woods nostalgia for the present a day collapsing into memory red you are buying and carrying interrupting yourself as you go she told me her dreams of the dead I’m becoming snow that was my ambition what I longed to enter waiting for the next word for the series of symbols you ignite hived and agile it’s a bracelet of dawns and a something else hidden in the body unavailable unavoidable people who haven’t thought of being someone else they are pre-Freudian he said and we admitted this would end someday the way he had smoked until a certain hour with great pleasure and then simply stopped
Regarding the novel
What I used to return to with varying degrees of eagerness or hesitation is now swinging shut like a self-locking door.
A certain corner, then a few steps down the cobbled passage strewn with garbage–this the way to a particular part of Paris or the night market in that Japanese railway city, depending on the hour.
A landscape filling up with snow. Months before this and centuries later, my gaze followed two young women walking away from the road, far away, rolling a suitcase, disappearing through a meadow into a stand of birches.
Placing the self before a fast-moving industrial conveyance, avoiding the question of which bridge to jump from. I don’t remember any wolves in the story but certainly dogs, at least one dog. In her photo of herself, the baby screaming, the whites of the dog’s eyes in the corner of the frame, the dog who was trying to sleep.
Wool is never mentioned. Muslin. Fur. Velvet. Lace. Colors of clothing. An enormous pear. Bear baiting, probably, and shooting, skating, steeplechase. The cold letter opener you might press against your cheek to remind you to dig up some of your own memories, dormant and bereft: photos of people you can’t name in their powdery shrouds.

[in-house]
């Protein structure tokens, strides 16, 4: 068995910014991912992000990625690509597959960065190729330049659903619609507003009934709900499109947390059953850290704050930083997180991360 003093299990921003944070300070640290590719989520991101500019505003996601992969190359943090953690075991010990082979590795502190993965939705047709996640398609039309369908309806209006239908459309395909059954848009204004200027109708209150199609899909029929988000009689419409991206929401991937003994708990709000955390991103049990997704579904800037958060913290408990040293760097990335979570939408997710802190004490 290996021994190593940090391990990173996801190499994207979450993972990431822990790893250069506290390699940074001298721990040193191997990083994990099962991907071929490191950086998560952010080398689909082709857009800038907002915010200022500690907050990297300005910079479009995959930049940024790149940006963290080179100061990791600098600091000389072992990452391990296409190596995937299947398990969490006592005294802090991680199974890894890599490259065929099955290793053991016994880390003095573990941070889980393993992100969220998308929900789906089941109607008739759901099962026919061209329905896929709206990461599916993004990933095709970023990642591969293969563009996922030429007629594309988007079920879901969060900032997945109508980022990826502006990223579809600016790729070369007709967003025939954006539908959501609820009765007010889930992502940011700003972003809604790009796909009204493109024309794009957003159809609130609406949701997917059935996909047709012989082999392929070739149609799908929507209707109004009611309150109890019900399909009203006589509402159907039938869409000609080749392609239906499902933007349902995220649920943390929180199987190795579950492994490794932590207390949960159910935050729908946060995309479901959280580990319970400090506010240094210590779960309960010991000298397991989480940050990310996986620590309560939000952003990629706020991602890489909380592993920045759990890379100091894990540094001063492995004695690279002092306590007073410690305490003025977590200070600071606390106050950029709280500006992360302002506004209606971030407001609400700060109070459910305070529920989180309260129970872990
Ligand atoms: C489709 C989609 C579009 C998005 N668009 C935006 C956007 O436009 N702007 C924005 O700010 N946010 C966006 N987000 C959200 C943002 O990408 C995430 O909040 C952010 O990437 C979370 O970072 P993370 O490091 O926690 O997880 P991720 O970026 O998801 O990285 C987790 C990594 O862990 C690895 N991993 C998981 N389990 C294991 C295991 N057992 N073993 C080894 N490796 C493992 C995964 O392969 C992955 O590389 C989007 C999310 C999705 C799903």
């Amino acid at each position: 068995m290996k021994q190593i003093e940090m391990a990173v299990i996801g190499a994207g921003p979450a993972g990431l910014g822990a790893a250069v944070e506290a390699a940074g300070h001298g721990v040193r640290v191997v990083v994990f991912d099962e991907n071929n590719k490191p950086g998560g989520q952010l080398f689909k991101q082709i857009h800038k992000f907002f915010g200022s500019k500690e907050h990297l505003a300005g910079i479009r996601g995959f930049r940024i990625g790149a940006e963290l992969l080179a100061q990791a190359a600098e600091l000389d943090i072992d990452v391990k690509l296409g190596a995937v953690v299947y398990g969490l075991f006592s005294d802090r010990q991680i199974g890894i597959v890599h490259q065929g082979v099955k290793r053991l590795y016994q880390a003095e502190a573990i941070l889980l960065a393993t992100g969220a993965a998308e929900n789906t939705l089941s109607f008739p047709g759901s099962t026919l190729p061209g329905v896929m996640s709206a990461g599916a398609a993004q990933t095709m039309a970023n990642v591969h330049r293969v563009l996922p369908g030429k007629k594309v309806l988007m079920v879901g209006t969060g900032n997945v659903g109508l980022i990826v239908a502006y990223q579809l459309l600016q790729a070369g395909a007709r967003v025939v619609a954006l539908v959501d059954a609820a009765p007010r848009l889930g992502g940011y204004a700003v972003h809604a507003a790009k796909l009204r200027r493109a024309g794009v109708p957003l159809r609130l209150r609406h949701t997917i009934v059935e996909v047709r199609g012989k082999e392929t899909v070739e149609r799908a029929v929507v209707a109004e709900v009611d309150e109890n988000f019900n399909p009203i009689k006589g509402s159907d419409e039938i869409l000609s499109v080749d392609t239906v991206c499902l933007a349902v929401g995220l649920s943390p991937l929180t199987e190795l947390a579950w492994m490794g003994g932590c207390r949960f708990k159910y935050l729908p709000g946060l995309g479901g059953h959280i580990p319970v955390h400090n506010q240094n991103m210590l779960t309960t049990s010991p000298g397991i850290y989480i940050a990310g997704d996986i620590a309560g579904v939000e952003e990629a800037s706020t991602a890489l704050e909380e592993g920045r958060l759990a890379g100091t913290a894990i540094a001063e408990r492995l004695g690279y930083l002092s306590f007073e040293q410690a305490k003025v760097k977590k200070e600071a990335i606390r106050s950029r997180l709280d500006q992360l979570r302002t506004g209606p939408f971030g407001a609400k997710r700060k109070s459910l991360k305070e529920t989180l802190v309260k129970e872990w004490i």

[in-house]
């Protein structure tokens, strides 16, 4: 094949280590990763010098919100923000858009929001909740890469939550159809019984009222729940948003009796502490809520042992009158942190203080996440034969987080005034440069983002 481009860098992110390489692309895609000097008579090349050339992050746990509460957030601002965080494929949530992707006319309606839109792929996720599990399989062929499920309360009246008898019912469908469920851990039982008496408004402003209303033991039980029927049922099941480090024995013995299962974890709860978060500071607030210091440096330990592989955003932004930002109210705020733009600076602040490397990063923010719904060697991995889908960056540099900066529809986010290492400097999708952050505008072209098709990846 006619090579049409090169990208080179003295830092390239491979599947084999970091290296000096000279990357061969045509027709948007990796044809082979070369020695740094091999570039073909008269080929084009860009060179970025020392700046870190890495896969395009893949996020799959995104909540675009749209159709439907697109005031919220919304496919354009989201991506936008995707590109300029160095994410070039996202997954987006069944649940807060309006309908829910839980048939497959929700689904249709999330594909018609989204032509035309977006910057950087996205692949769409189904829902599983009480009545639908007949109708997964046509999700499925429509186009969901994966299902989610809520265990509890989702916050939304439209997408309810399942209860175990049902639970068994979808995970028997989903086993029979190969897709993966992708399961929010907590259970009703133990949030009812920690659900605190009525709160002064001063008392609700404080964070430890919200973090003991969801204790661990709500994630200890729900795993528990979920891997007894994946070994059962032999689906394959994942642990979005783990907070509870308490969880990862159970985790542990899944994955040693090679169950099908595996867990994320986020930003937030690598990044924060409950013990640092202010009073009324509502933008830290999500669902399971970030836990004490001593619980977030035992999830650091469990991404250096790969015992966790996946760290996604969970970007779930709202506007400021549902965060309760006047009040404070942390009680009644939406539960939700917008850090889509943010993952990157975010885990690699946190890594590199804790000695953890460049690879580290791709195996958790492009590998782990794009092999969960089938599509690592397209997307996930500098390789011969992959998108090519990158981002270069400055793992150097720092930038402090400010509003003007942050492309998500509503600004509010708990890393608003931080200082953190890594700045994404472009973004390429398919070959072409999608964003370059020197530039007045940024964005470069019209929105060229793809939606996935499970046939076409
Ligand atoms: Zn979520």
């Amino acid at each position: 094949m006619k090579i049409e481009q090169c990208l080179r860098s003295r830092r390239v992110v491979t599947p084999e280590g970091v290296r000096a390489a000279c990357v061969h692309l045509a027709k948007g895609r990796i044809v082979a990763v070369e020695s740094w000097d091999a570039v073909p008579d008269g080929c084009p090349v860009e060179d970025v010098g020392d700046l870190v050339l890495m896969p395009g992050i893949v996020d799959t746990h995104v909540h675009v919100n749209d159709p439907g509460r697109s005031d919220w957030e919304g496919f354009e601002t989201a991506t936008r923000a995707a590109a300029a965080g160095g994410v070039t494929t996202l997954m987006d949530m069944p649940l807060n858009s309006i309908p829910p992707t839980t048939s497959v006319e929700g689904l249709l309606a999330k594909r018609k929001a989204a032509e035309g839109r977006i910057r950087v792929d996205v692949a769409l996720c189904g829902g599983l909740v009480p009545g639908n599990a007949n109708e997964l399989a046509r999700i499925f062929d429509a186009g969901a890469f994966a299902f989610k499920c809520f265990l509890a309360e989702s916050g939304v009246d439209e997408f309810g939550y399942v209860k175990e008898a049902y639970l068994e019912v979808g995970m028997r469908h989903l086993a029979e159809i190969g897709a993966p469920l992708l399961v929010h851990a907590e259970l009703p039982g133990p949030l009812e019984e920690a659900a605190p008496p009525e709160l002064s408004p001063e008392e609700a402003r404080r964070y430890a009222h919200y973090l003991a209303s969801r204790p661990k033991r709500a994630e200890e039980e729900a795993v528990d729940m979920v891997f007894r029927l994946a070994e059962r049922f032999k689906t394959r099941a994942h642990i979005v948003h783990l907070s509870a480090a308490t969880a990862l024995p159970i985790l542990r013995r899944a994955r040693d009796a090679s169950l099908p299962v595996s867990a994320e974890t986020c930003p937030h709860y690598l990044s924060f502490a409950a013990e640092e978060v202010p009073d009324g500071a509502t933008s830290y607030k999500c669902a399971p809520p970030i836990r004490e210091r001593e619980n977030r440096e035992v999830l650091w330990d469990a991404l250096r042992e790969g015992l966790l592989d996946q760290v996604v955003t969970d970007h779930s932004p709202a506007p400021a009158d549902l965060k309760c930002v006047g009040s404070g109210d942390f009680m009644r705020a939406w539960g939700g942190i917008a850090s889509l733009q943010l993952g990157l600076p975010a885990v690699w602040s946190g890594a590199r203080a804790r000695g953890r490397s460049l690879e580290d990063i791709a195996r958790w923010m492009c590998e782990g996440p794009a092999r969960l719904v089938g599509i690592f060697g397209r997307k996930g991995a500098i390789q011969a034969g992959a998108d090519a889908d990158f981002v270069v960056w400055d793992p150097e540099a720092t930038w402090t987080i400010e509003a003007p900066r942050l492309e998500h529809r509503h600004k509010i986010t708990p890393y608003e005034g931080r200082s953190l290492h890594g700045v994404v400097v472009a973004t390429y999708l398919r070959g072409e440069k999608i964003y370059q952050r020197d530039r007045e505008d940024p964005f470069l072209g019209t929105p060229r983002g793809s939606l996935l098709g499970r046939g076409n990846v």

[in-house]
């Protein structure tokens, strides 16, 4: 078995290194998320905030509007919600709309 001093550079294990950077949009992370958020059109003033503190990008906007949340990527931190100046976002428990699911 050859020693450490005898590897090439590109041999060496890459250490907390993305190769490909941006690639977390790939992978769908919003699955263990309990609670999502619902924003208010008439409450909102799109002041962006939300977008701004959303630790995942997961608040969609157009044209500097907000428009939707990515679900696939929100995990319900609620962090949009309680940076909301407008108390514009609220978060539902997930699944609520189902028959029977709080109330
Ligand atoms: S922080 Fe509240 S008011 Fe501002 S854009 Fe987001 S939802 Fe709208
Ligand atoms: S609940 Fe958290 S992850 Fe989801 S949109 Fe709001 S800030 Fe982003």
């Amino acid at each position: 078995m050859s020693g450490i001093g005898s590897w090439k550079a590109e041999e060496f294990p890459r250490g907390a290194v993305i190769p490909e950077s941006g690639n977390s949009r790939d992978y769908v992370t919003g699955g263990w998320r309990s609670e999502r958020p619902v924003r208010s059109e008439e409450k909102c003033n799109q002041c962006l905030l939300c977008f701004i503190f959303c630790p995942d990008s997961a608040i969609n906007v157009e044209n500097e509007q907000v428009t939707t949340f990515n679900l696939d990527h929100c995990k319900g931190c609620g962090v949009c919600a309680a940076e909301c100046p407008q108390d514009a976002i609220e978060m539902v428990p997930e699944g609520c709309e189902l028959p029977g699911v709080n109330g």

When music had to be performed to be heard. He ordered most of the dishes that could be ordered. The private rooms were full of others. These used to be such a delicacy, they were like money.
Barbie & cigarettes
green cowboy boots mild headache
falling shy portraiture clouds
dogs & their jackets
newspaper mustard places to get on & off
hotel with one room rented
following the story of a tunneler in the Great War
leaving to come home again
one hundred years a glass of water
here to see images of midwinter sexual climax alpine skiing
I came for the mountains
I was misinformed
These are the songs they played then
You do not recognize me
I say me because I have slipped inside the character you fail to recognize
Waiting as reason, motive, way of life
Already a small group
Selected, one might say
Rare spice, sprinkled over the planet
Departing & returning, pockets full, nearly asleep
A music you willed arrives across the winter land
Without thick coat or socks
A coffee almost Turkish
I find the people friendly, helping themselves to the words
now we can enjoy our selves
what you depart from is not the way
nourished by hunger
immigrant/exile/ the dream of departure and return
in books about the desert a subtle color wheel
those who waited patiently/impatiently
(all her photos depict native plants)
he ordered water without sparkle
in this life with a missing limb, a soldier in your last life
attached to a wheel
comprehensible as a flashing outwards
whatever it was
I wanted it to happen to me
self-portrait with broken
I see you are nearly erased
name comes up
or scattering fresh sawdust
for me to find
someone else is mending
the little dreams
in the bright world
Valerie Coulton’s chapbook, small bed & field guide, has recently been published by above/ground press. Previous books are open book, The Cellar Dreamer, passing world pictures (all from Apogee Press), and the lily book (San Francisco State University Press). With Edward Smallfield, she is the author of the chapbooks lirio and anonymous (both from Dancing Girl Press). She lives in Barcelona and is one of the editors of parentheses, a multi-lingual journal of poetry and fiction.